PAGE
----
Monday, November 9, 2009

Karizma, Me and the roads of Ladakh

Karizma, Me and the roads of Ladakh

It was definitely not love at first sight!
I always had a rather sceptical opinion of her-
Pretentious, showy, lacking substance and may be brittle,
Haryanvi-Japanese roots not withstanding, show-boat basically.
When I met her, in flaming red
There, I said, overdressed for the purpose,
and daintily shod too, in fancy street-going footwear.
And the numbers, HR 36 J 7231
Did not add up to my favourite number 3, 6 or 9;
not a very auspicious beginning.
She was more Kate Winslet than Angelina Jolie or
Hilary Swank for that matter.
And the big R on the fairing did not do anything to allay my feelings,
but you don’t look a gift horse in the mouth.

A hundred kilometers down the highway
I was a bit less sceptical, and
as the milestones passed by in a whirl,
[should we call them kilometer-stones now?]
She had started to grow on me.
When the road started winding and climbing
Then was the beginning of appreciation,
if not the first stirrings of love.

On plain roads she warbled a love song with her exhaust,
I hummed and the wind hummed back and the road acquiesced.
When the going started getting rough
With the altimeter spinning above fifteen thousand feet,
The barometer dropping to fifty centimeters of mercury,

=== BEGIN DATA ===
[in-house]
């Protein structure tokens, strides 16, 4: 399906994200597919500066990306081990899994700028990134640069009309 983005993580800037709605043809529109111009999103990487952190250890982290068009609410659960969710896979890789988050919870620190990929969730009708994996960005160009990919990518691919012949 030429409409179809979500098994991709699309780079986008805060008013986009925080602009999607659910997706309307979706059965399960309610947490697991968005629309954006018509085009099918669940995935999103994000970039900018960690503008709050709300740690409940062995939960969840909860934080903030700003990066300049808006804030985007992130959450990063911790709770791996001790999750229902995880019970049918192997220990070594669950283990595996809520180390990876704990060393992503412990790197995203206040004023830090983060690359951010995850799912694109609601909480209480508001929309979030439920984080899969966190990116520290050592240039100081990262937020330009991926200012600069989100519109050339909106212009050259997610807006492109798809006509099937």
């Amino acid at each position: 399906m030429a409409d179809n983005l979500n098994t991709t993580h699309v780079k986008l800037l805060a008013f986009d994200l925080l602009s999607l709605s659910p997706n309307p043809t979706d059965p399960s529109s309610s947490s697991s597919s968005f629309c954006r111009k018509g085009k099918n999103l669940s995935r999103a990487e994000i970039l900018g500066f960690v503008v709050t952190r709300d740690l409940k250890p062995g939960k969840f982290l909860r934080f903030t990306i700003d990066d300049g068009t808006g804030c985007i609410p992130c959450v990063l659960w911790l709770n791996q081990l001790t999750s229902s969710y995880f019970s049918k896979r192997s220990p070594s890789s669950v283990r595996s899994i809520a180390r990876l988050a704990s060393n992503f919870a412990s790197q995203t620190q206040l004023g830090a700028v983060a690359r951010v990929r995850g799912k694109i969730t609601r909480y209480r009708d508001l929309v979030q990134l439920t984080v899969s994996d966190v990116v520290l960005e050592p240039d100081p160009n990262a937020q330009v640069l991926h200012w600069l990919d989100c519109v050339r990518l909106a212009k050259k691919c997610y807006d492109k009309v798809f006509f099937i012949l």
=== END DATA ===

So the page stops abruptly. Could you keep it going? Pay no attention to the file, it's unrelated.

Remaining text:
it was love in full bloom.
While I gasped and panted,
She showed her colours, clawing up slopes,
Matching the macho, ageing, blustering king of the road,
at every turn and climb, with a muted scream,
with tautened sinews, snarling and panting but ready for more.
On the treacherous down slopes, grit, sand, slush,
On engine braking
She gurgled and grunted, never missing a beat nor cog
As sure footed as a ghural, the mountain goat.
Keep her spinning at more than thirty five hundred rpm
and downshift in to the right cog,forget the front brake
was the mantra to make her your lovely, faithful girl
on treacherous terrain.
My New Zealander friend of the road Ben, looked at me and especially,
At her in askance, not believing she’d brought me so far,
put it succinctly, “You’ve got the nerve, ma[i]te!”

We parted company at Jammu,
after two thousand odd kilometers and more,
not because she was unwilling, but
my old bones protested. I often wonder what she could have done
if properly shod, in off-road rubbers
and stripped of her fancy clothing to bare essentials.
I still dream of you Karizma HR 36 J-7231.
Farewell, friend and travel mate,my Rocinante, having seen me
through the highest and most dangerous roads on planet earth
and biking Nirvana!

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